This morning, after visiting Ferndene Farm Shop, Jackie and I took a forest drive.
On the verges of Chapel Lane a group of ponies including a foal caught the attention of a couple of friendly cyclists.
Two little Shetlands shared the pasturage with their larger cousins, one of whom did her best to concentrate on taking in her share despite the attentions of
her young offspring, first suckling, then
before standing off for a scratch.
Further on, we followed an equestrienne trio towards
Barrack Lane with its adjacent landscape.
A small herd of crème caramel cattle containing calves basked in a field at Norley Wood.
This evening we dined on tender fillet steaks; crisp oven chips, succulent fried onions and peppers, and firm garden peas, with which Jackie drank, Hoegaarden, Flo drank water, and I drank Azinhaga de Ouro Reserva 2019.
The heavy rain that fell this morning was more welcome to us than to the influx of holidaymakers. Thinking that now was our chance to find Ferndene Farm Shop without a queue we set off in hope.
A four-way traffic control gave me ample time to photograph the lights through a wet windscreen.
After the wait our hopes were dashed. Even in pelting rain a line of bedraggled visitors stretched round the outside of the shop, so we set off for a forest drive instead.
The caravan site at Holmsley is one of a few that are closed because of Covid-19. Consequently would-be campers tend to park on the approach road when the adjacent car park is full. Ponies and cattle are no doubt appreciating the raindrops settling on their hitherto hot dry hides. One of the ponies sports a fern fascinator.
Dogs still had to be walked, some patently not very far because, despite
notices there was more dog shit than pony excreta around the edges of the parking area.
Car headlights glowed on Burley Road stretching down the hill towards the hazy landscape.
Many ambulant visitors, like these on Chapel Lane, were cheerful enough under their colourful umbrellas.
During the heatwave strings of ponies could be guaranteed to block Forest Road as they clustered together to shelter from clegs, heat, and humidity. Today they kept more Social Distance and even ignored the less prolific flies. Like the walls of concrete buildings today’s previously dry ponies all bore downward streaking water stains.
Alongside Holmsley Passage golden-browning bracken and purple heather glistened in the still driving proper rain as we made our way back home.
This evening we dined on tasty garlic and pepper coated roast chicken; herby sage and onion stuffing; crunchy carrots, firm cauliflower, tender kale; crisp Yorkshire pudding, and flavoursome gravy, with which Jackie drank Hoegaarden and I finished the Montepuciano.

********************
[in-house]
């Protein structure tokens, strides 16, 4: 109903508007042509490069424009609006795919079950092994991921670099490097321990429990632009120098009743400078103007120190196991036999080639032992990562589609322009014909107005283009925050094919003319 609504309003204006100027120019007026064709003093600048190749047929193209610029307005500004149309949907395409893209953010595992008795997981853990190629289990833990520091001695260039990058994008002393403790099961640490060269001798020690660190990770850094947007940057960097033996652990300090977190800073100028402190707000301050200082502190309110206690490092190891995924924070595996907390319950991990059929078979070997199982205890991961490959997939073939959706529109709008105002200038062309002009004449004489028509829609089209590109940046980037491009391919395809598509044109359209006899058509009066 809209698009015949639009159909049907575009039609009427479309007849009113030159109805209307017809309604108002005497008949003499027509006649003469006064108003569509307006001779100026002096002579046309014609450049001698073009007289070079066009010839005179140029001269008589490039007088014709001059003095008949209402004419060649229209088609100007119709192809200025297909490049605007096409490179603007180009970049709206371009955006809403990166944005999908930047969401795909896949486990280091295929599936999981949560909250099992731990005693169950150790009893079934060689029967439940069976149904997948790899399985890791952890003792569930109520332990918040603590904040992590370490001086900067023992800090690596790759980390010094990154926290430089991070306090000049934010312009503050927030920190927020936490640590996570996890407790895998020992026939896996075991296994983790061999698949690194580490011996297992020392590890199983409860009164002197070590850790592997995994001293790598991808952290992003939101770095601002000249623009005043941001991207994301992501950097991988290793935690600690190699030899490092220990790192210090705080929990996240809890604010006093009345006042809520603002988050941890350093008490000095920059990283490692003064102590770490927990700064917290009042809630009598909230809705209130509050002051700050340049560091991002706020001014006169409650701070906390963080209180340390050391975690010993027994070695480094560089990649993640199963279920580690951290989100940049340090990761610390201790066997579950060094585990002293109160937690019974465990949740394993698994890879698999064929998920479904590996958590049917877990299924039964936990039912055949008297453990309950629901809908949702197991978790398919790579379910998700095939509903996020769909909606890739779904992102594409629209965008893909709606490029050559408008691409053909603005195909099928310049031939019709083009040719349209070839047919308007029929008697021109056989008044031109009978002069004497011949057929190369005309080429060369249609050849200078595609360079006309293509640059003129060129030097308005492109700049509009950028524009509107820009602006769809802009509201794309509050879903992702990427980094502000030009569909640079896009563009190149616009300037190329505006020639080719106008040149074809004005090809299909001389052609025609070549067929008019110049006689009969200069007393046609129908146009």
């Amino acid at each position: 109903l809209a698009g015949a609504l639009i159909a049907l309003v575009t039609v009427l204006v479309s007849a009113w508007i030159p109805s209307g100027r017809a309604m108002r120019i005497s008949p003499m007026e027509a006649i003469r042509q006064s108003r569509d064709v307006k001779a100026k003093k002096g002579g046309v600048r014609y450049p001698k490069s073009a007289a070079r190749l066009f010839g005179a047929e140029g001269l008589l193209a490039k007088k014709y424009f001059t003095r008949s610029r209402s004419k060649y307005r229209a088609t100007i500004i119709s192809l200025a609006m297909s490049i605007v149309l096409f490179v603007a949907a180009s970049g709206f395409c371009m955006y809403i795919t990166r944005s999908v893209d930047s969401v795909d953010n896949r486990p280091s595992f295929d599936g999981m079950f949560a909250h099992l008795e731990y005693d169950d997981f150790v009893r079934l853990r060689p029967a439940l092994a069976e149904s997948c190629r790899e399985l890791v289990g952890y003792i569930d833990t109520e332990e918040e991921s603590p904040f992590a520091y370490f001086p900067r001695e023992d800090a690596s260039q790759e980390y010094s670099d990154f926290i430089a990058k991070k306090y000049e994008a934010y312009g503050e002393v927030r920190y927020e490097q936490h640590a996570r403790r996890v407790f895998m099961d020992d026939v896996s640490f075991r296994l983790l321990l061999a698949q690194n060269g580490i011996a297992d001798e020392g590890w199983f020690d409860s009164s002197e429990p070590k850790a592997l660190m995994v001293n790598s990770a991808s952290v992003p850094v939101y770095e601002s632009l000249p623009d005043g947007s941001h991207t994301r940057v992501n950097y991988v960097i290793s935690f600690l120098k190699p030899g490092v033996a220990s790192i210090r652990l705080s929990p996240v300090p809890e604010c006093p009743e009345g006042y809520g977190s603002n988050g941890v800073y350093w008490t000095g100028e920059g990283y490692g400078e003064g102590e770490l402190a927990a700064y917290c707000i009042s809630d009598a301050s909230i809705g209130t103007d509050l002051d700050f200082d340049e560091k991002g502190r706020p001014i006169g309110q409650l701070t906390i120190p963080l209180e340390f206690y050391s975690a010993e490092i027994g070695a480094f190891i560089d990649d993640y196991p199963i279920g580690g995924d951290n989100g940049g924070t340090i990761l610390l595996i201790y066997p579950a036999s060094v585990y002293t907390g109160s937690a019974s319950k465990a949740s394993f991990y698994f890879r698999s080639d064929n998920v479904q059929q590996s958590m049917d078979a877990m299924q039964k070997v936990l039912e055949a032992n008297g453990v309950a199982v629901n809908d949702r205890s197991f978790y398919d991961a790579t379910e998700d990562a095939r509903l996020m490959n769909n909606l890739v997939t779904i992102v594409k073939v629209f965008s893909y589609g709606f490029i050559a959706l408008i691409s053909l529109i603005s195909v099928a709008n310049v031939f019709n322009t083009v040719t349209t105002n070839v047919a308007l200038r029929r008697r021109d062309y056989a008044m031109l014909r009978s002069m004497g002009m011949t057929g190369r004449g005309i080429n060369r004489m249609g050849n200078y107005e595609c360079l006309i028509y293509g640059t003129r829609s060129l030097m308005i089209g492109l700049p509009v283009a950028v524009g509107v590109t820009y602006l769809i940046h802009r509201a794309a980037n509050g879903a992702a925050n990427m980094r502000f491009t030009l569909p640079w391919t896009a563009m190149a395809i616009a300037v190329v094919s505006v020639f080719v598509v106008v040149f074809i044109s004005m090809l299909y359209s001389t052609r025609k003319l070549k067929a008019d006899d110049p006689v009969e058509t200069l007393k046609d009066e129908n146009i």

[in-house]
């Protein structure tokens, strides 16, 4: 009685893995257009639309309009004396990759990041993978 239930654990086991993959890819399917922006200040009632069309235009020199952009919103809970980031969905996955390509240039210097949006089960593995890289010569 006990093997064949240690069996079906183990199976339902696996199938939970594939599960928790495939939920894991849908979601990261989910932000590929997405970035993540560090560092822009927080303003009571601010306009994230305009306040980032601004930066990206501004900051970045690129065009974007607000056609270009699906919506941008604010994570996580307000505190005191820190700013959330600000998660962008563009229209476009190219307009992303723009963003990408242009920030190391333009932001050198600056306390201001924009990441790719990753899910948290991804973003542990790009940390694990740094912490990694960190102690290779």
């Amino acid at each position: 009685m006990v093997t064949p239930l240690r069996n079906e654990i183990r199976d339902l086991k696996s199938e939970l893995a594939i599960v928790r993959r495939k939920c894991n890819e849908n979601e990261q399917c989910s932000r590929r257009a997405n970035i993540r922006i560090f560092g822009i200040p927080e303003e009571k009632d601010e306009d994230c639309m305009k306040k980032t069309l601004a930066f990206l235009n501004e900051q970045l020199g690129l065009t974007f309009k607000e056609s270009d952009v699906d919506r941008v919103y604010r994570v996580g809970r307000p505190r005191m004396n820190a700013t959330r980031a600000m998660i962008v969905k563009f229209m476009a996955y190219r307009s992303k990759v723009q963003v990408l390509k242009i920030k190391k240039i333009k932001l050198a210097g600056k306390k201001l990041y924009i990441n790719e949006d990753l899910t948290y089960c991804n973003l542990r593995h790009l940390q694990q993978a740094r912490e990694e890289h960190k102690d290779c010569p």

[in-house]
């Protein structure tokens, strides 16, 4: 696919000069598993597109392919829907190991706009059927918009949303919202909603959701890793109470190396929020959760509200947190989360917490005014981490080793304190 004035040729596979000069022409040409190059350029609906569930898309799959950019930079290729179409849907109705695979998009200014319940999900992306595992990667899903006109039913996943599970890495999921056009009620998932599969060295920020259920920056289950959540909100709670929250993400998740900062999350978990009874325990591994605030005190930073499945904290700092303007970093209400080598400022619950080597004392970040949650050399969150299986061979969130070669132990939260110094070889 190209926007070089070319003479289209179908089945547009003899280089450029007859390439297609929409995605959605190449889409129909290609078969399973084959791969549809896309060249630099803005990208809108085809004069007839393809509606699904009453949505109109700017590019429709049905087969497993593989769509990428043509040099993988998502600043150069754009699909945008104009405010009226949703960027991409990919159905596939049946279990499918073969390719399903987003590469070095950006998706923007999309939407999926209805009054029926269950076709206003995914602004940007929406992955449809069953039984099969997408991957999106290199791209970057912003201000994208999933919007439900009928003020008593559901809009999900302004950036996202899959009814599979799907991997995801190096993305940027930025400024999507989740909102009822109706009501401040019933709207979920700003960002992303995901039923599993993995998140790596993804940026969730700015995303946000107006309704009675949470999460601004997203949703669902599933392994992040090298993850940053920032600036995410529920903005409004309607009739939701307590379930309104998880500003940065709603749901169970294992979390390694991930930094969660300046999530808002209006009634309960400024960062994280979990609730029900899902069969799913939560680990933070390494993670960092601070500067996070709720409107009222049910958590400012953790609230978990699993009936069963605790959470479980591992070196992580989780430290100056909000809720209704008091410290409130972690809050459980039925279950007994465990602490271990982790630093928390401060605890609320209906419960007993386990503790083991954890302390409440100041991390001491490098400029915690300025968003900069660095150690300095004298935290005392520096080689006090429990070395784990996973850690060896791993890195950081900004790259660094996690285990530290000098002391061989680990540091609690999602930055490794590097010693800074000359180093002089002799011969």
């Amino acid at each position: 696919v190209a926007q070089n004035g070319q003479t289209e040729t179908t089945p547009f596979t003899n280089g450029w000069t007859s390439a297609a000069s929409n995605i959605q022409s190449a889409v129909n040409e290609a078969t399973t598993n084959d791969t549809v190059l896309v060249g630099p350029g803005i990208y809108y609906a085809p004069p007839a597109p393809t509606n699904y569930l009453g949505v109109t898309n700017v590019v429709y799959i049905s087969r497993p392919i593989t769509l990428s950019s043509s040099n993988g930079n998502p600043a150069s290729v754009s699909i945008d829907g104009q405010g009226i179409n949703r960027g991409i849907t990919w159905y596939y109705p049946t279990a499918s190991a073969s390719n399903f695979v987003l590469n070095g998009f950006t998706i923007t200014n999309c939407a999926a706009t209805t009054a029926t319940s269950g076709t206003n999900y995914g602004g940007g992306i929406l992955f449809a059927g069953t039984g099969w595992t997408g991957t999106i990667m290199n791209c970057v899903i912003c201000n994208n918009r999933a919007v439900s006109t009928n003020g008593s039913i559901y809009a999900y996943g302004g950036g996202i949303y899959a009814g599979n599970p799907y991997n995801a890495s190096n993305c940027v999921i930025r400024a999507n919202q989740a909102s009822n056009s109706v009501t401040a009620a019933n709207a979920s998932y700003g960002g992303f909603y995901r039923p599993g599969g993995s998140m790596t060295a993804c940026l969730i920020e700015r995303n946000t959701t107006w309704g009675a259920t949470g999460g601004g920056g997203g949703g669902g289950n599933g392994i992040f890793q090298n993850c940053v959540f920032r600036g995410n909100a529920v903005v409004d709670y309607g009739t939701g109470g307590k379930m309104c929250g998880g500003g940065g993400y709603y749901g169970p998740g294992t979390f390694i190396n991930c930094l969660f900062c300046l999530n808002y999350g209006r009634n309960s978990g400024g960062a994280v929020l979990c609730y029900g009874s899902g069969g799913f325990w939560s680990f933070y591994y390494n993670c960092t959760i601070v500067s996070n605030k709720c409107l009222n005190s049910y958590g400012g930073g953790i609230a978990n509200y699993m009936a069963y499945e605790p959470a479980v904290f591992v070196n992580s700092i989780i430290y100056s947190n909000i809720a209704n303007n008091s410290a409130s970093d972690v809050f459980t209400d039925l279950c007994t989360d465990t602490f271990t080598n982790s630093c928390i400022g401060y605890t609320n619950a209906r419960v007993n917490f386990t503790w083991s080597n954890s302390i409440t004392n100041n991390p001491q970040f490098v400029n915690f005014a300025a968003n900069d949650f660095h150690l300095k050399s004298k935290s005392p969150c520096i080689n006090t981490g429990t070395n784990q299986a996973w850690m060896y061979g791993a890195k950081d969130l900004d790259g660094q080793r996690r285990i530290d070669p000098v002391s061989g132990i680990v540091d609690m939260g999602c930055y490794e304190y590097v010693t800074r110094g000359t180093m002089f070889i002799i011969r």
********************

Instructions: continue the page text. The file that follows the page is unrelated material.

When I walked over the Braemore bridge a couple of days ago, I was aware that Jackie wanted to photograph Queen Anne’s Lace against the sky.
I hadn’t known that she had photographed me wielding my camera. When you understand that the screen of the Canon SX700 HS is badly cracked, reducing visibility to a few centimetres at the bottom, you will realise that we have a whole new perspective on ‘point and shoot’, and that my lady has done really well. I found these shots this morning.
Today’s clouds allowed the sun an occasional look-in, but mostly they kept bursting into tears. Nevertheless we took a drive into the forest.
The entrance to Old Chapel lies on The corner of Coombe Lane, Sway, and
Chapel Lane, along which the building,
and its graveyard stretches. Beneath the sward lie sleeping residents.
Originally constructed as a Baptist Chapel around 1836, the building is now a self-catering bed and breakfast facility. There is one large bedroom, and the wherewithal for the morning meal is provided. As so often on Trip Advisor, the majority of reviews are very positive and there is one disappointed customer. An Indian restaurateur once opined that the poor reviews were placed by rivals.
As early as mid-afternoon, the constantly changing light offered variable skies over the darkening moorland.
By 3 p.m. the lights of a transport van we followed through the narrow lanes were reflected in the gradually filling pools on the road surface from which were propelled billows of spray.
Yesterday’s dinner was so enjoyable that Jackie raided the larder and the freezer and repeated it this evening. This was followed by mixed fruit crumble and ginger ice cream. The Culinary Queen drank Hoegaarden and I finished the Madiran.